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by Charlotte Bronte



How few, of all the hearts that loved,
Are grieving for thee now;
And why should mine to-night be moved
With such a sense of woe?

Too often thus, when left alone,
Where none my thoughts can see,
Comes back a word, a passing tone
From thy strange history.

Sometimes I seem to see thee rise,
A glorious child again;
All virtues beaming from thine eyes
That ever honoured men:

Courage and truth, a generous breast
Where sinless sunshine lay:
A being whose very presence blest
Like gladsome summer-day.

O, fairly spread thy early sail,
And fresh, and pure, and free,
Was the first impulse of the gale
Which urged life's wave for thee!

Why did the pilot, too confiding,
Dream o'er that ocean's foam,
And trust in Pleasure's careless guiding
To bring his vessel home?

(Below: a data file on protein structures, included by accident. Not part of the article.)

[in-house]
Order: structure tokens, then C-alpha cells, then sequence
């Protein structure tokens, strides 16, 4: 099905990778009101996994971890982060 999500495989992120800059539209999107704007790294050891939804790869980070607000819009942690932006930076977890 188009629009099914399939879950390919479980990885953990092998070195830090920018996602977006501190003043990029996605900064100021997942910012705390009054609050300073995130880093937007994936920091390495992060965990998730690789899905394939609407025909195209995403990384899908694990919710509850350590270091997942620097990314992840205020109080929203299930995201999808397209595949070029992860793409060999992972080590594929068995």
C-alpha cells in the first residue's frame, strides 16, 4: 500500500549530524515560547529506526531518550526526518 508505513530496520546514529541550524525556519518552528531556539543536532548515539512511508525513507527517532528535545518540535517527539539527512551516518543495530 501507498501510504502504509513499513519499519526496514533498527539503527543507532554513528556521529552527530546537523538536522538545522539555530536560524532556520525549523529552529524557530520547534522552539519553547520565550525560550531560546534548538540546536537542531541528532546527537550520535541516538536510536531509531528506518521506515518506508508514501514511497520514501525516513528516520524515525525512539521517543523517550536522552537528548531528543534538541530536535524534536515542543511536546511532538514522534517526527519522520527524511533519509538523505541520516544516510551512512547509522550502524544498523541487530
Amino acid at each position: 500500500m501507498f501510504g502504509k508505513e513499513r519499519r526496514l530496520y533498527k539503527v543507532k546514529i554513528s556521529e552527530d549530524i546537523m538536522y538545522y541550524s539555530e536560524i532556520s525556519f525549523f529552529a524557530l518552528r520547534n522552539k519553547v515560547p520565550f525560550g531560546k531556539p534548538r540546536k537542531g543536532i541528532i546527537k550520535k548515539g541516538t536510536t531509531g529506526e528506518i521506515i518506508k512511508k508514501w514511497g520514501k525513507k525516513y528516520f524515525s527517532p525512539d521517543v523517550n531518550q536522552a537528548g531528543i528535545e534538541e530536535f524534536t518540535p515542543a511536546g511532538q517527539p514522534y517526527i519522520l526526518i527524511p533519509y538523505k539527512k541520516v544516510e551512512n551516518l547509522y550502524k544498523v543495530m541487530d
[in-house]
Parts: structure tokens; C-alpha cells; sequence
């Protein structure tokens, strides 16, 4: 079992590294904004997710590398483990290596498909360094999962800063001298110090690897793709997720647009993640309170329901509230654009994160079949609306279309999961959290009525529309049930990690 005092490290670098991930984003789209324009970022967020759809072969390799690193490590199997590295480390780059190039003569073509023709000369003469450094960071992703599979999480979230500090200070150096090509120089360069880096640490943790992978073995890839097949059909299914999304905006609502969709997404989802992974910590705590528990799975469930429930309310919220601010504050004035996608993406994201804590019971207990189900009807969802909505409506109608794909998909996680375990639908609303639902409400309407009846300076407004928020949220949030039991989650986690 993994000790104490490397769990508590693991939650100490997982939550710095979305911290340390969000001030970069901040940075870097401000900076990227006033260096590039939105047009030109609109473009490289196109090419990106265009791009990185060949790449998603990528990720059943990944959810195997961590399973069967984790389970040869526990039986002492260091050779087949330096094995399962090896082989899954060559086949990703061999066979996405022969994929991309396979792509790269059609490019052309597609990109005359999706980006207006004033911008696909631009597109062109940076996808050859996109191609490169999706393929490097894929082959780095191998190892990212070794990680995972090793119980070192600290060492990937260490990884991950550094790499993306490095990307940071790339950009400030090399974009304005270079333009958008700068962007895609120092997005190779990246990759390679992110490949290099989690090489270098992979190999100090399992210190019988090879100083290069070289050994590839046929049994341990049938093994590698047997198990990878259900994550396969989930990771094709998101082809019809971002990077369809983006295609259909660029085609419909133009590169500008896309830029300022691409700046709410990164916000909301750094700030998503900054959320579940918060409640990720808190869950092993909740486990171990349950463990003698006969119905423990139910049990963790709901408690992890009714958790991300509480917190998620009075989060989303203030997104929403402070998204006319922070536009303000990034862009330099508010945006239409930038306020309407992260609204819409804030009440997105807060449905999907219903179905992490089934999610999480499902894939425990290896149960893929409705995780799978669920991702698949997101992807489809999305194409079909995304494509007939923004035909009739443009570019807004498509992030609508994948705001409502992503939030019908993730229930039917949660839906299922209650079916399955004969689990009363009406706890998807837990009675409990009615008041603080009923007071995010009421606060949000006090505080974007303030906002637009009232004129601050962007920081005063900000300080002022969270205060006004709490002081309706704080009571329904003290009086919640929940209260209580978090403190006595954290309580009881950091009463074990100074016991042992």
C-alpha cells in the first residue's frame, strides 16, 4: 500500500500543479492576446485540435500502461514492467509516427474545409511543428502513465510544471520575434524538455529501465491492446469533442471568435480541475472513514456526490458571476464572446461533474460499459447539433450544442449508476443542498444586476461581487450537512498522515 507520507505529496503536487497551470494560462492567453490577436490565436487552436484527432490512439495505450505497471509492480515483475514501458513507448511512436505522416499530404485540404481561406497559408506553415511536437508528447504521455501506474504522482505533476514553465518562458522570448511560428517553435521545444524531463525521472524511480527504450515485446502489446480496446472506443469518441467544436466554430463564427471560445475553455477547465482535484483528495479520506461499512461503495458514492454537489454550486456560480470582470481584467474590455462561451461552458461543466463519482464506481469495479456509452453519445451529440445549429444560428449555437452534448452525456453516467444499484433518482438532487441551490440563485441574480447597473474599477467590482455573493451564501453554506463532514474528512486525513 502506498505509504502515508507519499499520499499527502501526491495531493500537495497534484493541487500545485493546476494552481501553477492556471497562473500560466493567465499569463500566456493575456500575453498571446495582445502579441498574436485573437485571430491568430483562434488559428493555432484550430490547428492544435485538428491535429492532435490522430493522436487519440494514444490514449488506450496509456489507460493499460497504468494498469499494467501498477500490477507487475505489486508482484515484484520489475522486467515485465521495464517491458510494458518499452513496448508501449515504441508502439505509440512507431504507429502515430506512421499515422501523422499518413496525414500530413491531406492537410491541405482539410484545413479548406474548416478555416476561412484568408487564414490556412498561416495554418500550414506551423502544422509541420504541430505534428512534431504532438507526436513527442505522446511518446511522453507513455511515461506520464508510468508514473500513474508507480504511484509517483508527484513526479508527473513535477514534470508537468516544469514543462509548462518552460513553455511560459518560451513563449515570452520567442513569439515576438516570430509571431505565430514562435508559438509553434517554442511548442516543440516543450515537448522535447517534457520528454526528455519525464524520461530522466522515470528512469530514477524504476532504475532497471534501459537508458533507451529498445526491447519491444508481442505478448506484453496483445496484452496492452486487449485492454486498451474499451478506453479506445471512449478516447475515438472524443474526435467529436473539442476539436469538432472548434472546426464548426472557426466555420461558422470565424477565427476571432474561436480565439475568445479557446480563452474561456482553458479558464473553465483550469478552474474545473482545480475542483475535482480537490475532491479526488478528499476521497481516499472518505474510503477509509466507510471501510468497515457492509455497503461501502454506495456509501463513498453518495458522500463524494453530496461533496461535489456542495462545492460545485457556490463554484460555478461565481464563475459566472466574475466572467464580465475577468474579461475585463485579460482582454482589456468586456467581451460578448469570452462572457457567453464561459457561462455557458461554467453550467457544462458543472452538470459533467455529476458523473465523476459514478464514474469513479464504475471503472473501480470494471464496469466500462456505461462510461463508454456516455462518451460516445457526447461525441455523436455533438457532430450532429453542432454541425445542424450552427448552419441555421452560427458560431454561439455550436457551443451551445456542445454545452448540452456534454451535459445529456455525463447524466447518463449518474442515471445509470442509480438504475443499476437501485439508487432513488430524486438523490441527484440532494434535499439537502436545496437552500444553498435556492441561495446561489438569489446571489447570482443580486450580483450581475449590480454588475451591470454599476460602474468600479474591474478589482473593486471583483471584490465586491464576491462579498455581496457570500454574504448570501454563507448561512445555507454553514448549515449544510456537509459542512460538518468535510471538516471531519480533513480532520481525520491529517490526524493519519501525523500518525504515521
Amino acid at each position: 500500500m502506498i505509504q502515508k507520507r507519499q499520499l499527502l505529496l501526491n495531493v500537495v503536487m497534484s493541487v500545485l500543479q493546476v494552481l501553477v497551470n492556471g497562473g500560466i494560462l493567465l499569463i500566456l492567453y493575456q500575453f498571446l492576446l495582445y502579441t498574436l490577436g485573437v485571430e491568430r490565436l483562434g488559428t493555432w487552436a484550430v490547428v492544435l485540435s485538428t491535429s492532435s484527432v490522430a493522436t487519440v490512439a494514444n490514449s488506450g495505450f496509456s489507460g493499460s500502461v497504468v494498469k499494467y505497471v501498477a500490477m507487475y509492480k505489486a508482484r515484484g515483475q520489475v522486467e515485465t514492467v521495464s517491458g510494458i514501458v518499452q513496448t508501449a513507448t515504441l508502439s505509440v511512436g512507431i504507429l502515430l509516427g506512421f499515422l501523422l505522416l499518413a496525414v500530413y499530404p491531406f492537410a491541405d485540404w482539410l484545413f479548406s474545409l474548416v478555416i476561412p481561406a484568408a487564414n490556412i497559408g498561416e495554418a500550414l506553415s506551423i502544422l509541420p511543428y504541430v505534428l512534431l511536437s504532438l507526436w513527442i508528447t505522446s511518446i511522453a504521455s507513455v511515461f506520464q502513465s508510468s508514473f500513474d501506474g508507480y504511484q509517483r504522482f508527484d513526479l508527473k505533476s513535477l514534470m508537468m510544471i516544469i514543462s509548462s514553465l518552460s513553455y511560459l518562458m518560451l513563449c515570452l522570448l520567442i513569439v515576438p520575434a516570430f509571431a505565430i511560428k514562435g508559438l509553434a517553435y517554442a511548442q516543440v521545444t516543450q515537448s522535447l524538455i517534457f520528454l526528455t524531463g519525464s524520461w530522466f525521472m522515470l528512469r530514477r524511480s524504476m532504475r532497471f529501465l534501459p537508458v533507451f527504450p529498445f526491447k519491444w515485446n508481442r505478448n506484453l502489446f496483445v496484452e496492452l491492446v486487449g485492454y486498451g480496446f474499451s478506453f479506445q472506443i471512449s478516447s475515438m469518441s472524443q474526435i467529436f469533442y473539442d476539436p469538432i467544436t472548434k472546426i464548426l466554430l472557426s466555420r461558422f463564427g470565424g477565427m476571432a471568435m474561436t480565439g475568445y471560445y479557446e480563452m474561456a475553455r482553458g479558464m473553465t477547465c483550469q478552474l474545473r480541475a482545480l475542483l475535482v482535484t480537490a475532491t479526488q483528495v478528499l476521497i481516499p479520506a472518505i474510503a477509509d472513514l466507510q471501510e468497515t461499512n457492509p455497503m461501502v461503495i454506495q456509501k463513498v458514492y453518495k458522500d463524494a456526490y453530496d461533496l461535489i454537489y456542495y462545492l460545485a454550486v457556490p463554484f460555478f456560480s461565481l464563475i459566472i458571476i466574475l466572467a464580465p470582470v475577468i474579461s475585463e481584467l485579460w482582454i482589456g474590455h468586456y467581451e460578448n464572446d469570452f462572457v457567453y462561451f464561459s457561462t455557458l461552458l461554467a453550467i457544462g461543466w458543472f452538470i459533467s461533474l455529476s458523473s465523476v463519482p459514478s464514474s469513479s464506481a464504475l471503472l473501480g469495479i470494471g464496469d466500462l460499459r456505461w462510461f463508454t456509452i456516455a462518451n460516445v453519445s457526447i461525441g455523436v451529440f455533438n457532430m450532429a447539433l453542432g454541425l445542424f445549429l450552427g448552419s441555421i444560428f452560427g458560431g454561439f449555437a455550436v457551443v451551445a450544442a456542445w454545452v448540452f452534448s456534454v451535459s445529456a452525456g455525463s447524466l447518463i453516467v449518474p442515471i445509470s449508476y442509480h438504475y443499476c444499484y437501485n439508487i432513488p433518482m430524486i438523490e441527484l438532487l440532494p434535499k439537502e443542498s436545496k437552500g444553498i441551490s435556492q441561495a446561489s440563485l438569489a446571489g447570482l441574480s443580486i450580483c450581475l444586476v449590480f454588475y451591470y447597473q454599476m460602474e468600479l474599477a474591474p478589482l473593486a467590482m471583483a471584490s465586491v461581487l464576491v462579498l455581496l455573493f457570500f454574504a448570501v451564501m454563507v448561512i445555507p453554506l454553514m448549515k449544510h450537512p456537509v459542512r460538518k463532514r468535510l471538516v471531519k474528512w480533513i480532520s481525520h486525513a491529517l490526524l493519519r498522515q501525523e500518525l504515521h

For well he knew what dangers frowned,
What mists would gather, dim;
What rocks and shelves, and sands lay round
Between his port and him.

The very brightness of the sun
The splendour of the main,
The wind which bore him wildly on
Should not have warned in vain.

An anxious gazer from the shore -
I marked the whitening wave,
And wept above thy fate the more
Because - I could not save.

It recks not now, when all is over:
But yet my heart will be
A mourner still, though friend and lover
Have both forgotten thee!

Turn to the next chapter: WARNING AND REPLY.

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